You Don’t Have to Manage, But You Still Have to Lead

So you’re doing quite well in your career as a software developer. You’ve proven your technical chops several times over. You always deliver the work you’re asked to do. Then, sooner or later, the question comes:

“Are you interested in taking on a management role?”

You think about a little. But you dislike office politics. You loathe meetings. You abhor menial administrative tasks (managers do a lot of those, right?).

Even worse, you think to yourself, you can barely stand working for “the man”. No way you could be the man. The man cares more about the “business” than the quality of technical work. The man is out of touch with technical work. And he definitely cares more about the business than the development team.

No, no, no. You’d be betraying everything you stand for. No way you could do that.

“I’d rather stick to the technical track,” you respond. And that’s OK, you’re told, because your company, like other cool companies, has a “dual ladder” system. You can keep getting promoted, keep having more influence, keep making more money, as an individual contributor (IC).

I’ve seen this scene play out over and over again. And sometimes it works out.

Sometimes it doesn’t because the company is lying about the dual ladder. The managers have (or create) a chummy system that works to their advantage. You’re not in the room when important decisions are discussed or made, but they are.

On the other hand, sometimes it doesn’t because the developer believes they’re exempt from “management-like” tasks. “I’m not a manager, so I don’t need to sit in meetings, I don’t need to worry about influencing other people, etc”. I’d like to talk about that a little bit, because it’s a common mistake I see developers make in their career.

Just because you decide not to become a manager, you’re not exempt from technical leadership.

Technical leadership is broader than management. Most modern software development is not done in isolation. It’s a heavily collaborative, cross-functional discipline. The “people” are necessarily a part of the technical system, often times even more important than the code (and definitely less deterministic).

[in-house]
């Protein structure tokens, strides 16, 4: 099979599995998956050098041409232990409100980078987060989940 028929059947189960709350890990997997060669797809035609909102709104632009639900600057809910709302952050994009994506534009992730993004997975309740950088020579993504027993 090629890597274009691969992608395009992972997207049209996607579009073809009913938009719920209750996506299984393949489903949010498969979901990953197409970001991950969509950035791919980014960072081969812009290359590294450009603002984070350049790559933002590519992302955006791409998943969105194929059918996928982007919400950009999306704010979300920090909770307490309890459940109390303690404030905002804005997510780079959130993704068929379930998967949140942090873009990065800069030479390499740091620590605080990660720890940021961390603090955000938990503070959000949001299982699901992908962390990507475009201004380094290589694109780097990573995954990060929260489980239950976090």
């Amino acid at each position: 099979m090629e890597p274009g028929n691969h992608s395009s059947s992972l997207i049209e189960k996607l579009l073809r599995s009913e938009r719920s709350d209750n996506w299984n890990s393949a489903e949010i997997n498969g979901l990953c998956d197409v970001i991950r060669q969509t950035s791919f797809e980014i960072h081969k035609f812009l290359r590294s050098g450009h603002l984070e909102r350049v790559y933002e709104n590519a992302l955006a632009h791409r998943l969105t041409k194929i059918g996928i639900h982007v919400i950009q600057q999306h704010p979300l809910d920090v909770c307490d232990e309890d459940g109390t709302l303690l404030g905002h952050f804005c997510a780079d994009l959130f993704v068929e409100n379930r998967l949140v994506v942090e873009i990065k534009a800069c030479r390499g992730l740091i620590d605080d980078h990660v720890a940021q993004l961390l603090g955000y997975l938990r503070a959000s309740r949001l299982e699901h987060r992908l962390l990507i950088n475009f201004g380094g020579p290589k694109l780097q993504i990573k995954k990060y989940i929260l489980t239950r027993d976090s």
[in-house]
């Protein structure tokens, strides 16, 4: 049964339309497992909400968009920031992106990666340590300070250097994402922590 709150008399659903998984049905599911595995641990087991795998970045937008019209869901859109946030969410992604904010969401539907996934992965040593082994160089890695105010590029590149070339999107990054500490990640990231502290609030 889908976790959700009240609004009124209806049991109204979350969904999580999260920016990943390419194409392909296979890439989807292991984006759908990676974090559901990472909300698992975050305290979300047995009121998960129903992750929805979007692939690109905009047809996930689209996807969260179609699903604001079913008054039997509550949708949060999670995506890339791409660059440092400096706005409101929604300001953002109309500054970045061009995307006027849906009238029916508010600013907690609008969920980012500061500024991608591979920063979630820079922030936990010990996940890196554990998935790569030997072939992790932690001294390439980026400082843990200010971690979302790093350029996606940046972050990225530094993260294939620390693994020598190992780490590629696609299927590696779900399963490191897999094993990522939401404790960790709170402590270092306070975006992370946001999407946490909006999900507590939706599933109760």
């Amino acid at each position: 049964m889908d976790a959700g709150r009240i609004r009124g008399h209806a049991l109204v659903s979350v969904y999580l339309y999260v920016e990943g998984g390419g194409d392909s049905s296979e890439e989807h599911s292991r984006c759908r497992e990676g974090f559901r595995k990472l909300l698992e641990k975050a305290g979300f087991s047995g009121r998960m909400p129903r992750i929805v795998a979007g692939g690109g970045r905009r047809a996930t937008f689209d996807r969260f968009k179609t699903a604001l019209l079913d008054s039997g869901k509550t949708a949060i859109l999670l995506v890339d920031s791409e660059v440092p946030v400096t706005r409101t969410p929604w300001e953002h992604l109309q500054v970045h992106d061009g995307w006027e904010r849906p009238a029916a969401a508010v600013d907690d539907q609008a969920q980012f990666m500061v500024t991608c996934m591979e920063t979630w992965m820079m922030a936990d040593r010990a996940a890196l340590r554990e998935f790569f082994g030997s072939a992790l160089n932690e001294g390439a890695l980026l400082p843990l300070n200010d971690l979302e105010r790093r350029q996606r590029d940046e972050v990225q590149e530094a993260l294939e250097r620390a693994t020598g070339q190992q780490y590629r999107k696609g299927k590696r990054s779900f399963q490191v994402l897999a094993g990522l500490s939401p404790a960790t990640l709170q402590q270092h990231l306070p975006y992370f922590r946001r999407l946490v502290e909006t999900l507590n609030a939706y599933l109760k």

As you progress in your career as an IC, you will need skills like the ability to communicate with people on your team and outside your team, the ability to influence others, the ability to coach and mentor others, and so on. And as you progress further, you will need to think about what makes your team (or your company) effective or ineffective. These are all skills that are required of managers, but are still very useful for ICs. A manager without these skills will probably fail — an IC without them might just have a stunted career.

I’m not saying you need to spend all your time in meetings, or that you need to learn to play corporate politics. But I’ve seen many ICs who are so turned off from anything management-related that they throw the baby out with the bathwater. So don’t shy away from skills that might seem “managerial” just because you’ve decided to grow on the technical ladder — rather, invest in them!

Another (maybe more cynical) reason to not totally throw out leadership is because your company will have people processes, and as you progress, you will more often be on the receiving end of them. Recruiting and hiring? You’ll go through that process. Performance management? You’ll go through that process, too. You’ll witness good management and bad management. You’ll have to manage up. You should understand those processes, why they are designed the way they are, their strengths and weaknesses. And every process has weaknesses.

So just because you’re not a manager, you’re not exempt from leadership. When people come together to achieve something, leadership is always required. Those with more experience, with more capability, must provide it. Even if their title isn’t “manager” and they don’t have people formally reporting to them.

You have the potential to provide leadership, and that potential implies an obligation to use it.

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